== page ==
An important part of my role has included studying and then implementing support for a wide range of technologies: git, GitLab, gerrit, jenkins, GitHub, ansible, JIRA, Docker and LXC. I have also gained a lot of experience with deploying and testing various systems including Android, Open Embedded, Debian, Zephyr and a range of IoT systems.

    1. Senior Software Developer – Toby Churchill Ltd (2010 to 2013)

My role consisted of developing embedded applications using C, C++ and Qt for devices based on the PXA270 ARMv5 CPU. The role involved platform code devlopment, new cross-building infrastructure, fully automated cross and native build systems, bug tracking systems, UML, test suites, production programming systems and Debian packaging. I developed test processes for individual software components to complement device level testing, including profiling tools. The software interfaced with Acapela voices to provide computer generated speech and PDA type support for users with a variety of disabilities.

An important element of the role was as R&D liaison to a group of academic researchers based at the University of Sheffield who were using Toby Churchill devices in user trials for environmental control systems for people with dysarthric speech. This involved assisting the academics to run machine learning models on resource restricted hardware to allow each individual to have a personal model which the machine could turn into text and then into machine generated speech to support real time conversations with strangers in noisy environments.

I organised a one day set of seminars on company premises to bring together academics, software developers and designers to foster greater interaction across these disciplines.

    1. Pharmacist 1988 – 2010 (no longer registered)

Further to my pharmaceutical training up to 1988, I was employed as ward pharmacist and I was offered the additional role of Pharmacy Computer Manager at Southampton Teaching Hospital. This involved maintaining and upgrading a DEC mainframe running the pharmacy dispensary stock control system.

I subsequently moved into Community Pharmacy but I wanted to further my interest in computer software, so I moved to self-emplyed and changed to a part-time role. From 2005 onwards, I became increasingly involved in Free Software and Debian as a hobby, resulting in an invitation to start a professional career in software development.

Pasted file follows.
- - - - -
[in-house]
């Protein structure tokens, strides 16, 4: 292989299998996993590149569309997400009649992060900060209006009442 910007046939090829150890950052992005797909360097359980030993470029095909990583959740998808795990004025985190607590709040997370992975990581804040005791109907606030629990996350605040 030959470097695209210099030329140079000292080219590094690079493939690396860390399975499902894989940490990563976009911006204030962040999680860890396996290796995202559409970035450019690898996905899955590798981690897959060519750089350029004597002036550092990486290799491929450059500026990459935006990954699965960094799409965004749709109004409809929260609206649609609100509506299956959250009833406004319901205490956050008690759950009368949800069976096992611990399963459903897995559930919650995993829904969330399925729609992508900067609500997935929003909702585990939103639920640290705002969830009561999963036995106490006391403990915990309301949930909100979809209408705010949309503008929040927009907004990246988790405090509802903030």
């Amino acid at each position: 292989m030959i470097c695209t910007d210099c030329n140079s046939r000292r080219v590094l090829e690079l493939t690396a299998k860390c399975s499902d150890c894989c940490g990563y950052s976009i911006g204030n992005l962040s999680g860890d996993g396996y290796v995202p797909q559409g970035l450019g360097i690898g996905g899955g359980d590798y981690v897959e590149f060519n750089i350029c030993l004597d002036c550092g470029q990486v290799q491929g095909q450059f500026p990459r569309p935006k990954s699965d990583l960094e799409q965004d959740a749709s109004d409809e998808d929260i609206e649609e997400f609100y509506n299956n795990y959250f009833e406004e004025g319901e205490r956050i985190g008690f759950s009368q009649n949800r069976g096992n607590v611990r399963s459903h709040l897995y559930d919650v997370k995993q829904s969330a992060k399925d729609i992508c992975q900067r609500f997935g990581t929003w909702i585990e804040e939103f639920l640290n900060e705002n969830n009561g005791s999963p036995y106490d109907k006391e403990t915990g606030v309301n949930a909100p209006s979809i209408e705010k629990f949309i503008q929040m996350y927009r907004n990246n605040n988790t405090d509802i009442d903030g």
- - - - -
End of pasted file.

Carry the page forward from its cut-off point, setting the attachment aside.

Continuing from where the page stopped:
1. Free Software development (2006 to present)

I started working with free software with the GnuCash project to help with the migration from GTK1 to GTK2 using SVN. This work also involved maintaining a C shared library which I used to develop a number of other applications of my own.

My first involvement in Debian was in preparing and packaging a mobile software suite of 40 inter-dependent packages. I took an interest in the Embedded Debian sub-project (Emdebian) and took the lead in easing the creation of cross-building toolchains for use with Debian and developing two new Emdebian distributions aimed at resource-constrained devices. I developed new build tools for multiple-repository, cross-architecture, root filesystem builds. For multiple years, I ran and maintained the Emdebian packages archive and assisted with the implementation of “Multi-Arch” in Debian.

I have maintained a wide range of other packages in Debian over the years, many of my own creation. These have included build-system helpers, PDF readers, PDA synchronisation utilities and finance utilities. I have been an active participant in multiple Debian events like DebConf and bug-squashing parties.

  1. Education

Aston University ; Bsc (Hons), Pharmaceutical Sciences, 1985 – 1988

  1. Interests

Hiking, theatre, travel, music, photography, chess, reading, Free Software, films.

  1. References

Mr Steve McIntyre, Mr Ryan Arnold,

Debian Project Leader (emeritus). Director, Linaro Ltd.

Mr Dave Pigott

Lab Tech Lead, Linaro Ltd.